How Genetic Algorithms Can Compete with Gradient Descent and Backprop by@thebojda

March 4th 2021 1,494 reads

Although the standard way of training neural networks is gradient descent and backpropagation, there are some other players in the game. One of them is evolutionary algorithms, such as genetic algorithms.

Evolutionary algorithms are mimicking biological evolution. When you are using a genetic algorithm, you need DNA that describes an instance and a fitness function that shows how close a given solution is to achieving the set aims.

In the first step, a population is created from various random DNAs and the algorithm calculates the fitness values of the instances. In the next step, the algorithm drops a given percent of the population based on the fitness function (weak instances die) and creates new instances by genetic operators. Typical genetic operators are mutation (where the algorithm randomly change some of the genes) and crossover (where the algorithm randomly exchanges gene sequences in the instances).

After the application of the operators, the algorithm calculates the new fitness values and repeats the previous steps. In the long term, the average fitness is increasing, and after a sufficient number of iterations, the algorithm finds the solution.

As you see, the evolutionary searching is mostly random and totally blind compared to the gradient descent which follows the gradient, but it has some good features. One of them is that these algorithms can also be used for non-differentiable functions. If you can describe your solutions with DNA and you can define a fitness function, then you can use them. Another good feature is that these algorithms don’t get stuck in the local minimums and they can run massively parallel because the evaluation of the fitness of the solutions is completely independent.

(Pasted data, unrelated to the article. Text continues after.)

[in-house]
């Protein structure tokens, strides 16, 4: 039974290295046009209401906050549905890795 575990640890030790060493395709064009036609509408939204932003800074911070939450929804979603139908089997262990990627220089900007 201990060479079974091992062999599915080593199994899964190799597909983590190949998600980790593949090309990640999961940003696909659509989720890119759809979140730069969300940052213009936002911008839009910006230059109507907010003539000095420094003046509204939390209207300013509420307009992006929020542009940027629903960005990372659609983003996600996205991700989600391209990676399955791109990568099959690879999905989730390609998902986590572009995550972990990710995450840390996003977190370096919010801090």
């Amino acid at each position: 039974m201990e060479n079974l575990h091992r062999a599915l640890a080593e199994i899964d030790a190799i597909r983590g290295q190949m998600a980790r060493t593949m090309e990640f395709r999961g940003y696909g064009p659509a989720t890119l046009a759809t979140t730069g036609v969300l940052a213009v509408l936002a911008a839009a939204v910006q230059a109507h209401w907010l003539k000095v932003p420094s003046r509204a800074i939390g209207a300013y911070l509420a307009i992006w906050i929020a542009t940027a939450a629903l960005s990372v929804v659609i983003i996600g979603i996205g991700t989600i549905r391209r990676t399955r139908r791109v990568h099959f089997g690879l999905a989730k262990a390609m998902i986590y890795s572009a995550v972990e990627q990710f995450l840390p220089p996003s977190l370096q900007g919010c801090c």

Uber AI Lab has an article about neuroevolution where they show it is a competitive alternative of training neural networks for reinforcement learning. So, I think it worth knowing about this technology, because in some cases this can be a better alternative of finding a solution.

That’s enough of the theory, let’s see the code. In this article, we will train a simple neural network to solve the OpenAI CartPole game. I will use PyTorch and PyGAD.

First of all, we define the neural network in PyTorch:

```
torch.set_grad_enabled(False)
model = nn.Sequential(
nn.Linear(observation_space_size, 16),
nn.ReLU(),
nn.Linear(16, 16),
nn.ReLU(),
nn.Linear(16, action_space_size)
)
```

As you see, it’s a very simple network with 3 linear layers and ReLU. In the first row, we disable gradient calculation, because we don’t need gradients.

I’m using PyGAD for running the genetic algorithm. PyGAD is a simple, easy-to-use python library for genetic algorithms. It has an extension for PyTorch to create the DNA from the network and build the network from the DNA. In the case of neural networks, the DNA is simply the list of the weights. This network has 386 parameters, so the DNA is a list of 386 numbers. We are generating an initial population with random DNAs which contains 10 initial solutions with the following code: